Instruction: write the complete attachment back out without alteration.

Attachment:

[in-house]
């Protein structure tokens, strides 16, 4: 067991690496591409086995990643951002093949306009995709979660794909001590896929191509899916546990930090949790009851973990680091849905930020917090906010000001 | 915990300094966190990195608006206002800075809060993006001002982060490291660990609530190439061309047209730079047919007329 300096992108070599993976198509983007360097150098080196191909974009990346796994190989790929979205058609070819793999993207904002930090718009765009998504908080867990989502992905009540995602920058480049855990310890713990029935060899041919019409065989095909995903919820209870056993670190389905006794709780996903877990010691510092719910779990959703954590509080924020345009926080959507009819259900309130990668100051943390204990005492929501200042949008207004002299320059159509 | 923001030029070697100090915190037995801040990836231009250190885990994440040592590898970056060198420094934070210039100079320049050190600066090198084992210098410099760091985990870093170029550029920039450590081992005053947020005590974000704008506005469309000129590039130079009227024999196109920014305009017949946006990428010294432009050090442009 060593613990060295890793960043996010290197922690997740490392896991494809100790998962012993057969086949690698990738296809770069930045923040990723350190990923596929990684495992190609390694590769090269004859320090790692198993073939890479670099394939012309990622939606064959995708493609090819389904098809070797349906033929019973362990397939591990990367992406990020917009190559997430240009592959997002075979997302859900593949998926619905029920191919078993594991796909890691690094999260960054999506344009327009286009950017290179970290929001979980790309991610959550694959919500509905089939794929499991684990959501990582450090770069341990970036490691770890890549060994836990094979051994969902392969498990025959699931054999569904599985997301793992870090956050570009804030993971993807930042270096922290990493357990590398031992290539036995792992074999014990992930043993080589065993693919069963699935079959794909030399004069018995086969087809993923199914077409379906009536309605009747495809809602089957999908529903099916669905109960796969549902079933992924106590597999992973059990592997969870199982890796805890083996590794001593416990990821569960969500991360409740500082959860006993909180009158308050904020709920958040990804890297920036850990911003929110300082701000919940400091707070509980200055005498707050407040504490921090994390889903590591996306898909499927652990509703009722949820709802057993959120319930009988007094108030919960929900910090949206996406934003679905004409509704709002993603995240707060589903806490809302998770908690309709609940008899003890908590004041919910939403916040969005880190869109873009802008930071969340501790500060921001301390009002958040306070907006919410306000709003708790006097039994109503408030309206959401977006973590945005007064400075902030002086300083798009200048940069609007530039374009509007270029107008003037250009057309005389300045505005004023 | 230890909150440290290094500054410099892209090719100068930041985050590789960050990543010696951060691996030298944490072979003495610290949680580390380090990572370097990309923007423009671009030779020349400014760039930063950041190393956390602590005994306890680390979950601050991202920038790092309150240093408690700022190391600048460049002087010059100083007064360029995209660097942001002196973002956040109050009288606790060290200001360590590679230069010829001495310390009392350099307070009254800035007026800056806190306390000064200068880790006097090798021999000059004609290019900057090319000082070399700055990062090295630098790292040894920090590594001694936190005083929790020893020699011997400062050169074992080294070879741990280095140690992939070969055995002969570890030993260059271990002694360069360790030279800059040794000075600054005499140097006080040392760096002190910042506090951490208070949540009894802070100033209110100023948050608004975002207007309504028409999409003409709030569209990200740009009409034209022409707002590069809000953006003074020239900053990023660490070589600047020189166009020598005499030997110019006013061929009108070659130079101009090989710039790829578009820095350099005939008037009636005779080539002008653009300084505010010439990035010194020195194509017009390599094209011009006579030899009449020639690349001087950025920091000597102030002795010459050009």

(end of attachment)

[in-house]
């Protein structure tokens, strides 16, 4: 067991690496591409086995990643951002093949306009995709979660794909001590896929191509899916546990930090949790009851973990680091849905930020917090906010000001 | 915990300094966190990195608006206002800075809060993006001002982060490291660990609530190439061309047209730079047919007329 300096992108070599993976198509983007360097150098080196191909974009990346796994190989790929979205058609070819793999993207904002930090718009765009998504908080867990989502992905009540995602920058480049855990310890713990029935060899041919019409065989095909995903919820209870056993670190389905006794709780996903877990010691510092719910779990959703954590509080924020345009926080959507009819259900309130990668100051943390204990005492929501200042949008207004002299320059159509 | 923001030029070697100090915190037995801040990836231009250190885990994440040592590898970056060198420094934070210039100079320049050190600066090198084992210098410099760091985990870093170029550029920039450590081992005053947020005590974000704008506005469309000129590039130079009227024999196109920014305009017949946006990428010294432009050090442009 060593613990060295890793960043996010290197922690997740490392896991494809100790998962012993057969086949690698990738296809770069930045923040990723350190990923596929990684495992190609390694590769090269004859320090790692198993073939890479670099394939012309990622939606064959995708493609090819389904098809070797349906033929019973362990397939591990990367992406990020917009190559997430240009592959997002075979997302859900593949998926619905029920191919078993594991796909890691690094999260960054999506344009327009286009950017290179970290929001979980790309991610959550694959919500509905089939794929499991684990959501990582450090770069341990970036490691770890890549060994836990094979051994969902392969498990025959699931054999569904599985997301793992870090956050570009804030993971993807930042270096922290990493357990590398031992290539036995792992074999014990992930043993080589065993693919069963699935079959794909030399004069018995086969087809993923199914077409379906009536309605009747495809809602089957999908529903099916669905109960796969549902079933992924106590597999992973059990592997969870199982890796805890083996590794001593416990990821569960969500991360409740500082959860006993909180009158308050904020709920958040990804890297920036850990911003929110300082701000919940400091707070509980200055005498707050407040504490921090994390889903590591996306898909499927652990509703009722949820709802057993959120319930009988007094108030919960929900910090949206996406934003679905004409509704709002993603995240707060589903806490809302998770908690309709609940008899003890908590004041919910939403916040969005880190869109873009802008930071969340501790500060921001301390009002958040306070907006919410306000709003708790006097039994109503408030309206959401977006973590945005007064400075902030002086300083798009200048940069609007530039374009509007270029107008003037250009057309005389300045505005004023 | 230890909150440290290094500054410099892209090719100068930041985050590789960050990543010696951060691996030298944490072979003495610290949680580390380090990572370097990309923007423009671009030779020349400014760039930063950041190393956390602590005994306890680390979950601050991202920038790092309150240093408690700022190391600048460049002087010059100083007064360029995209660097942001002196973002956040109050009288606790060290200001360590590679230069010829001495310390009392350099307070009254800035007026800056806190306390000064200068880790006097090798021999000059004609290019900057090319000082070399700055990062090295630098790292040894920090590594001694936190005083929790020893020699011997400062050169074992080294070879741990280095140690992939070969055995002969570890030993260059271990002694360069360790030279800059040794000075600054005499140097006080040392760096002190910042506090951490208070949540009894802070100033209110100023948050608004975002207007309504028409999409003409709030569209990200740009009409034209022409707002590069809000953006003074020239900053990023660490070589600047020189166009020598005499030997110019006013061929009108070659130079101009090989710039790829578009820095350099005939008037009636005779080539002008653009300084505010010439990035010194020195194509017009390599094209011009006579030899009449020639690349001087950025920091000597102030002795010459050009």